Last year, scientists unveiled the most complete gapless sequence of the human genome ever produced – but it was missing one small piece: the Y chromosome.

Now, the smallest member of the human chromosome family has been fully sequenced, completing a puzzle that's taken three decades to solve.

The result is an all-encompassing human reference genome, one that could now contain secrets about male fertility.

"Now that we have this 100 percent complete sequence of the Y chromosome, we can identify and explore numerous genetic variations that could be impacting human traits and disease in a way that we weren't able to do before," says Dylan Taylor, a geneticist at Johns Hopkins University and one of the study authors.

The Y chromosome contains lots of repetitive sequences – including a few long palindromes – that have made it largely 'unreadable' until now.

Led by genomicist Arang Rhie from the US National Human Genome Research Institute, the aptly named Telomere-to-Telomere consortium used advanced sequencing techniques and newly developed bioinformatic algorithms to stitch long stretches of DNA together, finally mapping the Y chromosome in full.

"We knew we had an incomplete picture up until now," says John Hopkins University computational biologist Rajiv McCoy in what could be considered a slight understatement, given the previous draft of the Y chromosome was missing more than half of its bases.

Those gaps, many of which spanned genes relating to sperm production, led to all sorts of incorrect assumptions being made in other studies. Some previously unknown human Y sequences were, for example, mistakenly thought to be traces of bacterial DNA contaminating samples.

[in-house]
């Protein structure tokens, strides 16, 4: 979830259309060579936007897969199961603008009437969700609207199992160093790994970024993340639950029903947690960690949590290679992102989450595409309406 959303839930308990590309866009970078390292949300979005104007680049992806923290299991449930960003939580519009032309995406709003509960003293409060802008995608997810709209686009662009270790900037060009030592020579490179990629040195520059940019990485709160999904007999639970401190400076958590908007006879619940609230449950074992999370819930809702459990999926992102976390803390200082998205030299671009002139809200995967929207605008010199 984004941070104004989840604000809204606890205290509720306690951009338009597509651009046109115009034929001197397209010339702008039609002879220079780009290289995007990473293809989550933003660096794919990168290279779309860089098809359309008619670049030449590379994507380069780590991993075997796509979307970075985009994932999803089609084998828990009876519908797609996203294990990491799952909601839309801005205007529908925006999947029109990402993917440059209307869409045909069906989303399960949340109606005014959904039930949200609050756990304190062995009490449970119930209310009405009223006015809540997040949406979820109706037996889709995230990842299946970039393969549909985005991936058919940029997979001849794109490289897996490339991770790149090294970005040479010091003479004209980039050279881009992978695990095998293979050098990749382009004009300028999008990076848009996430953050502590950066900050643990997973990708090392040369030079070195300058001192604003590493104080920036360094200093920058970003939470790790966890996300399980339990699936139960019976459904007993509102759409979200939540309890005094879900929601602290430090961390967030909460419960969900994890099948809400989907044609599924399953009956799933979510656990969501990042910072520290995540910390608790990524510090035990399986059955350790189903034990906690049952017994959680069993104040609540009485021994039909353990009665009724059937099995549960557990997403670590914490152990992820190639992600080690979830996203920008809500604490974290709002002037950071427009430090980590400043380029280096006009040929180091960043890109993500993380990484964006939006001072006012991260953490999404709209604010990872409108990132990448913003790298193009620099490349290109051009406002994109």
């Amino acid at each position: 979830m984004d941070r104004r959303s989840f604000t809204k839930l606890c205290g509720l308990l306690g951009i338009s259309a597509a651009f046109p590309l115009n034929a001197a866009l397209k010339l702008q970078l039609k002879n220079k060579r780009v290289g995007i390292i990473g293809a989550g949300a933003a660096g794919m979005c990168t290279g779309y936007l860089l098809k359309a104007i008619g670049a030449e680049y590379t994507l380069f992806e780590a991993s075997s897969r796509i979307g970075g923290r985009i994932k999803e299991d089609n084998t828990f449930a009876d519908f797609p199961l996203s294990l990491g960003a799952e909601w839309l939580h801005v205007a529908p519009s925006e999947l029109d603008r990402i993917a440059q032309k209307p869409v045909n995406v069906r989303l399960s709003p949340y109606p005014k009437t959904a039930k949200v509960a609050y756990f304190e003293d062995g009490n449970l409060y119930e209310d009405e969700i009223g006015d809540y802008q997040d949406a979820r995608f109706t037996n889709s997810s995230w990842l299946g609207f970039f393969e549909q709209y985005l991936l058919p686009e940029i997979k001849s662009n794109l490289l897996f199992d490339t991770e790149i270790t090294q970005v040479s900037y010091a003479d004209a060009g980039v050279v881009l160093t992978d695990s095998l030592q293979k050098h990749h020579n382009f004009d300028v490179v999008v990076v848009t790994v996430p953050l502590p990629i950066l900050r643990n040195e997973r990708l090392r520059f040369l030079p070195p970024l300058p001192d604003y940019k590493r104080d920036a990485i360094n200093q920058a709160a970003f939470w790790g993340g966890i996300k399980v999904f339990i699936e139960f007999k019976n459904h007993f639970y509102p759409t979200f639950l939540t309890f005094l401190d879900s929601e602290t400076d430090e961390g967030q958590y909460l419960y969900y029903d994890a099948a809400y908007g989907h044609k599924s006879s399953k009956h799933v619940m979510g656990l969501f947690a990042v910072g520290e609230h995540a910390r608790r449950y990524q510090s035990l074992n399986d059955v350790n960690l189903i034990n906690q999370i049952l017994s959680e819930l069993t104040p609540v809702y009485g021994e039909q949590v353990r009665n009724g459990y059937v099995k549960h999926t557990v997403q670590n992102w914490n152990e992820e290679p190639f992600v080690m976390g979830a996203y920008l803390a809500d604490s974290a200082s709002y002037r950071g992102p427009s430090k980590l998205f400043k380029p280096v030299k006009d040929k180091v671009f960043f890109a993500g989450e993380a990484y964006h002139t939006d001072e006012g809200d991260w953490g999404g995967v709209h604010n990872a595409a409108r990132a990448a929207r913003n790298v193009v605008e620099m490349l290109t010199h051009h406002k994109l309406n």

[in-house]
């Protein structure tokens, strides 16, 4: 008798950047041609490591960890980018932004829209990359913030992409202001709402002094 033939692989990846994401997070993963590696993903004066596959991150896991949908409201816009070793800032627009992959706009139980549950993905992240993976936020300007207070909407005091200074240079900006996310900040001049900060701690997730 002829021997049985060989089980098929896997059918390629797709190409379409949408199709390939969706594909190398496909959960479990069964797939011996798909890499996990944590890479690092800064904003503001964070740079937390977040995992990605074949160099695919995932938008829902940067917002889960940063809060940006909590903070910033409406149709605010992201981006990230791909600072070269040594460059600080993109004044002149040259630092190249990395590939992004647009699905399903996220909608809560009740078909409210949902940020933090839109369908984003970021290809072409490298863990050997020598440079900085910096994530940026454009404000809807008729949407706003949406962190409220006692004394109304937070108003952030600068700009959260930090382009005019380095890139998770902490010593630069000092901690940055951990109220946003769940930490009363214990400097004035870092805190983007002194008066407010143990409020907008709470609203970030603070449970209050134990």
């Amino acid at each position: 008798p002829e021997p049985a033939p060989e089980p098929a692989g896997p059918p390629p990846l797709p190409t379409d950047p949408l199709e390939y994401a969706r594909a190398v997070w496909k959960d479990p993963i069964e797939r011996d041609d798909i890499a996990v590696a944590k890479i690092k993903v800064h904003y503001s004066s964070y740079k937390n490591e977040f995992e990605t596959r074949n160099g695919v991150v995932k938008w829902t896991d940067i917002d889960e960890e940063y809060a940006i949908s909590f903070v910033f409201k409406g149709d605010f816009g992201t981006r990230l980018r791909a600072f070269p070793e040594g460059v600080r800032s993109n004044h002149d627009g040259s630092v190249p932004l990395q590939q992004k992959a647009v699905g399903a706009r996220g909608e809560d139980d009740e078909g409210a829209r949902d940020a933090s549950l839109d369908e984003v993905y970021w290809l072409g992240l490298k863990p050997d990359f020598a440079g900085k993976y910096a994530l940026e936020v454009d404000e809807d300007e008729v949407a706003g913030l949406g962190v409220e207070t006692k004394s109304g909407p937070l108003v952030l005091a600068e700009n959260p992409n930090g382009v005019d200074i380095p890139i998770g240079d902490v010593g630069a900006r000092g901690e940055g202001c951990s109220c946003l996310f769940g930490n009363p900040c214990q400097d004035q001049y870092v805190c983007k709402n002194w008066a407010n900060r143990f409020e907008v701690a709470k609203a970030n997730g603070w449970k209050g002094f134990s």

"But we can now see the entire genome from end to end for the first time," McCoy says.

The team filled in more than 30 million 'letters' in the DNA sequence to assemble the Y chromosome in its entirety: all 62,460,029 base pairs. They also corrected multiple errors in previously sequenced sections and discovered 41 new protein-coding genes.

"The biggest surprise was how organized the repeats are," says Adam Phillippy, a computer scientist at the US National Human Genome Research Institute.

"Nearly half of the chromosome is made of alternating blocks of two specific repeating sequences known as satellite DNA. It makes a beautiful, quilt-like pattern."

In a second study led by geneticist Pille Hallast from the Jackson Laboratory, researchers went one step further, using the reference sequence to assemble human Y chromosomes from 43 male individuals, half of whom represented African lineages.

Together, the assemblies spanned 183,000 years of human evolution and revealed some surprising variations in the Y chromosome.

For one, the Y chromosomes were vastly different sizes, ranging from 45.2 million to 84.9 million base pairs in length.

There were also striking structural differences: the precise sequences of genes were conserved (so they still encoded the right proteins) but sometimes larger sections of DNA were flipped, oriented in the opposite direction along the Y chromosome.

"When you find variation that you haven't seen before, the hope is always that those genomic variants will be important for understanding human health," says Phillippy.

Recently, genes on the Y chromosome have been implicated in aggressive forms of common cancers in men, while Y chromosome loss has been found to drive the growth of bladder cancers. But we don't know what else we've overlooked.

A new era of personalized medicine beckons if sequencing technologies keep advancing, allowing whole genomes – not just select sections – to be sequenced cheaply.

But genome sequencing could exacerbate healthcare disparities if historical injustices and the lack of diversity in research studies aren't resolved.

"Ultimately, as the complete, accurate and gapless assembly of diploid human genomes becomes routine, we expect that 'reference genomes' will become known simply as 'genomes'," the researchers conclude.

The studies have been published in Nature, here and here.